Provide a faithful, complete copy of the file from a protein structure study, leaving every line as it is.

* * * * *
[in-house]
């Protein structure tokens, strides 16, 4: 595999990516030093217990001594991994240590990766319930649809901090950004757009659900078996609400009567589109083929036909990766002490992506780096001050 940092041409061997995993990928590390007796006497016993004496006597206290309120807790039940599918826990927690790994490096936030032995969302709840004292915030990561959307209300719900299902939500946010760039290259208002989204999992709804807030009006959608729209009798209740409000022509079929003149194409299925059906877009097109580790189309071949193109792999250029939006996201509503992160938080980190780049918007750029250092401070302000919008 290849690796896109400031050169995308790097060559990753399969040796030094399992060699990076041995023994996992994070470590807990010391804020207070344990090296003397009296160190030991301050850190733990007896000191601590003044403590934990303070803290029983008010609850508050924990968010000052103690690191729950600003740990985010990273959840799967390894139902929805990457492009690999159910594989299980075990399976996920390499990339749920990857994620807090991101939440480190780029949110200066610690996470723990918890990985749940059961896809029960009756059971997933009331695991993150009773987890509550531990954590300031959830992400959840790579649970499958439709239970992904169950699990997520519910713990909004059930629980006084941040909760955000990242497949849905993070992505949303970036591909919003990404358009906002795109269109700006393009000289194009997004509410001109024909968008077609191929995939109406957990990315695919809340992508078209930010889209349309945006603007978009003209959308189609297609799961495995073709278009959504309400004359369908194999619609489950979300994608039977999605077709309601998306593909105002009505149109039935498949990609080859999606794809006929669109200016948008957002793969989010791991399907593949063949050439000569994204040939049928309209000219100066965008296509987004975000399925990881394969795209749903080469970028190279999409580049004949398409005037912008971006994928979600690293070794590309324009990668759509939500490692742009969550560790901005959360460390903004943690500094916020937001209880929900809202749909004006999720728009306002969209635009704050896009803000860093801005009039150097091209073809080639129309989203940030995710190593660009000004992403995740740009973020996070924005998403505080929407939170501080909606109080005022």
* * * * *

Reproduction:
[in-house]
């Protein structure tokens, strides 16, 4: 595999990516030093217990001594991994240590990766319930649809901090950004757009659900078996609400009567589109083929036909990766002490992506780096001050 940092041409061997995993990928590390007796006497016993004496006597206290309120807790039940599918826990927690790994490096936030032995969302709840004292915030990561959307209300719900299902939500946010760039290259208002989204999992709804807030009006959608729209009798209740409000022509079929003149194409299925059906877009097109580790189309071949193109792999250029939006996201509503992160938080980190780049918007750029250092401070302000919008 290849690796896109400031050169995308790097060559990753399969040796030094399992060699990076041995023994996992994070470590807990010391804020207070344990090296003397009296160190030991301050850190733990007896000191601590003044403590934990303070803290029983008010609850508050924990968010000052103690690191729950600003740990985010990273959840799967390894139902929805990457492009690999159910594989299980075990399976996920390499990339749920990857994620807090991101939440480190780029949110200066610690996470723990918890990985749940059961896809029960009756059971997933009331695991993150009773987890509550531990954590300031959830992400959840790579649970499958439709239970992904169950699990997520519910713990909004059930629980006084941040909760955000990242497949849905993070992505949303970036591909919003990404358009906002795109269109700006393009000289194009997004509410001109024909968008077609191929995939109406957990990315695919809340992508078209930010889209349309945006603007978009003209959308189609297609799961495995073709278009959504309400004359369908194999619609489950979300994608039977999605077709309601998306593909105002009505149109039935498949990609080859999606794809006929669109200016948008957002793969989010791991399907593949063949050439000569994204040939049928309209000219100066965008296509987004975000399925990881394969795209749903080469970028190279999409580049004949398409005037912008971006994928979600690293070794590309324009990668759509939500490692742009969550560790901005959360460390903004943690500094916020937001209880929900809202749909004006999720728009306002969209635009704050896009803000860093801005009039150097091209073809080639129309989203940030995710190593660009000004992403995740740009973020996070924005998403505080929407939170501080909606109080005022």